“The KST board has a process for approving arrangements where there is the potential for conflict of interest to exist. That process has been in place for several years and was followed in this case, and the board was well aware of the arrangement with Phil Solomon which has been for quite some time,” Ms. Solomon wrote in the email.

The Kelly-Strayhorn employs twelve people and its annual budget is $1.25 million, according to its 2013 application for funding from the Regional Asset District board.

Ms. Solomon‘‍s father is a steelpan drum musician who in the 1990s started Solomon Steel Pan. Co., a local company that made steelpan instruments.

Bankruptcy court records show that Mr. Solomon, his business, Solomon Steel Pan. Co. and his band, Steel Impressions, filed for voluntary bankruptcy in September 2011, listing assets of $50,000 to $100,000 and debts of $100,000 to $500,000. The bankruptcy ended on March 29, 2012, and the Soundwaves program began in April 2012.

Earlier this year, after Ms. Rutherford forwarded Ms. Feldman’s emails about the high cost of the steel drums to theater board chairman Cabot Earle, Mr. Earle forwarded Ms. Feldman’s emails to Ms. Solomon.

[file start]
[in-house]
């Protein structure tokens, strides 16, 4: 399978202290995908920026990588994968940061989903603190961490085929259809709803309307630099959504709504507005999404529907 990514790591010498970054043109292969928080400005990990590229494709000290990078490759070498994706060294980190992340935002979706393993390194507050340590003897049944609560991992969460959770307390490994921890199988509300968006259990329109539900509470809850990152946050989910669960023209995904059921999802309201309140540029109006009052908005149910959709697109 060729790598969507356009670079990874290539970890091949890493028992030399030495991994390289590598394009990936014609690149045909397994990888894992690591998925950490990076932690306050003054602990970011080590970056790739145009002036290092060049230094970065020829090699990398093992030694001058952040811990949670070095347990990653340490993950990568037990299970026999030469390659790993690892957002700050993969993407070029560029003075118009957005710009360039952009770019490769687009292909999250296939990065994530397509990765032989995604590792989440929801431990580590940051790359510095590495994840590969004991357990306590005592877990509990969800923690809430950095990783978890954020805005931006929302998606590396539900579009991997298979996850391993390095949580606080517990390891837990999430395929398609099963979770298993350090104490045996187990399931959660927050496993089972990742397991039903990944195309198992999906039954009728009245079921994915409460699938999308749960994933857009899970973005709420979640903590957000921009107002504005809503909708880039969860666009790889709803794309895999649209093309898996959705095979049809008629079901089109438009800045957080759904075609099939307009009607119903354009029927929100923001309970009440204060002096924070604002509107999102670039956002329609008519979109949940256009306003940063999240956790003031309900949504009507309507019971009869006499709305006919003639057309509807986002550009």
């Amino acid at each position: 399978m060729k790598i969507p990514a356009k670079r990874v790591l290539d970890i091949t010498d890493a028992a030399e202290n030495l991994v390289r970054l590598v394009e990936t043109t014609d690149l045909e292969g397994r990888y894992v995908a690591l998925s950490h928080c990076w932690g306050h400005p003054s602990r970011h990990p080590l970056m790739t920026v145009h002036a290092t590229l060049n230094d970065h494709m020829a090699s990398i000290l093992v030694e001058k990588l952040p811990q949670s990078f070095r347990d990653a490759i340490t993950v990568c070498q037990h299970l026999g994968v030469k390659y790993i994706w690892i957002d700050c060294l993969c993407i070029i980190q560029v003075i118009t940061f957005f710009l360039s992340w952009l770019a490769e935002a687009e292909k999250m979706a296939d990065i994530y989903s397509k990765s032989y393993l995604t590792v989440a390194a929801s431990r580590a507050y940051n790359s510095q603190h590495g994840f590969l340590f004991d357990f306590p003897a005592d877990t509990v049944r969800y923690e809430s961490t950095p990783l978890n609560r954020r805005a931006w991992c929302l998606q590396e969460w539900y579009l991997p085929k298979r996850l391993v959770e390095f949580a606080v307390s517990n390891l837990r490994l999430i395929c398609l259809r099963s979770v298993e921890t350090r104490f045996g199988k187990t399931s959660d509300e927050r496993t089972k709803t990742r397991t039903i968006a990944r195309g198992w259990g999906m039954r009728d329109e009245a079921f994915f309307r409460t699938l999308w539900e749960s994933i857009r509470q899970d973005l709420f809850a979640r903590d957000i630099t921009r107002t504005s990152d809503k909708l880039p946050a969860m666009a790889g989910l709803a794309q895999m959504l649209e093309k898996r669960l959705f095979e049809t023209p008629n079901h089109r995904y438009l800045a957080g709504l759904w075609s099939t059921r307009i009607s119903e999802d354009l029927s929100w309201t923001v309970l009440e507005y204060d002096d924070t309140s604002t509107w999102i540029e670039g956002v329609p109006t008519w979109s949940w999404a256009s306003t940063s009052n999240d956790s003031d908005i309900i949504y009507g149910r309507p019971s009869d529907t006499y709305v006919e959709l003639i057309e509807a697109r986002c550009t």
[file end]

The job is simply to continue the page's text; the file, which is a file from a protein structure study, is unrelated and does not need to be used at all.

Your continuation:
Minutes of an April 22 human relations meeting show that Mr. Bard told committee members that Ms. Feldman had told coworkers that the theater paid Mr. Solomon, “upwards of $36,000 a year for drums that at most should cost in the $10,000 to $15,000 range, and that these payments began as far back as 2012,” according to the lawsuit.

Ms. Solomon offered Ms. Feldman a job at the Kelly-Strayhorn when the two women attended an arts conference in January in New York City. Ms. Feldman grew up in Kansas. She moved here from New York City, where she was special projects manager for 651 ARTS, a Brooklyn-based theater dedicated to the African arts diaspora.

“I found her to be very capable,” said Shay Wafer, executive director of 651 ARTS, who said that Ms. Feldman, whom she promoted twice, is still handling a few special projects for 651 ARTS.

Ms. Solomon, 39, took over the Kelly-Strayhorn Theater in June 2008, and is considered by many in the Pittsburgh arts community as an emerging leader. Some have suggested her as a potential post-bankruptcy steward for Downtown’s debt-burdened August Wilson Center.

In April, the Pittsburgh Foundation gave the Kelly-Strayhorn a $50,000 grant so Ms. Solomon could hold community meetings and lead a steering committee whose goal is to develop arts programs for the African-American community and draft a new mission statement for the August Wilson Center.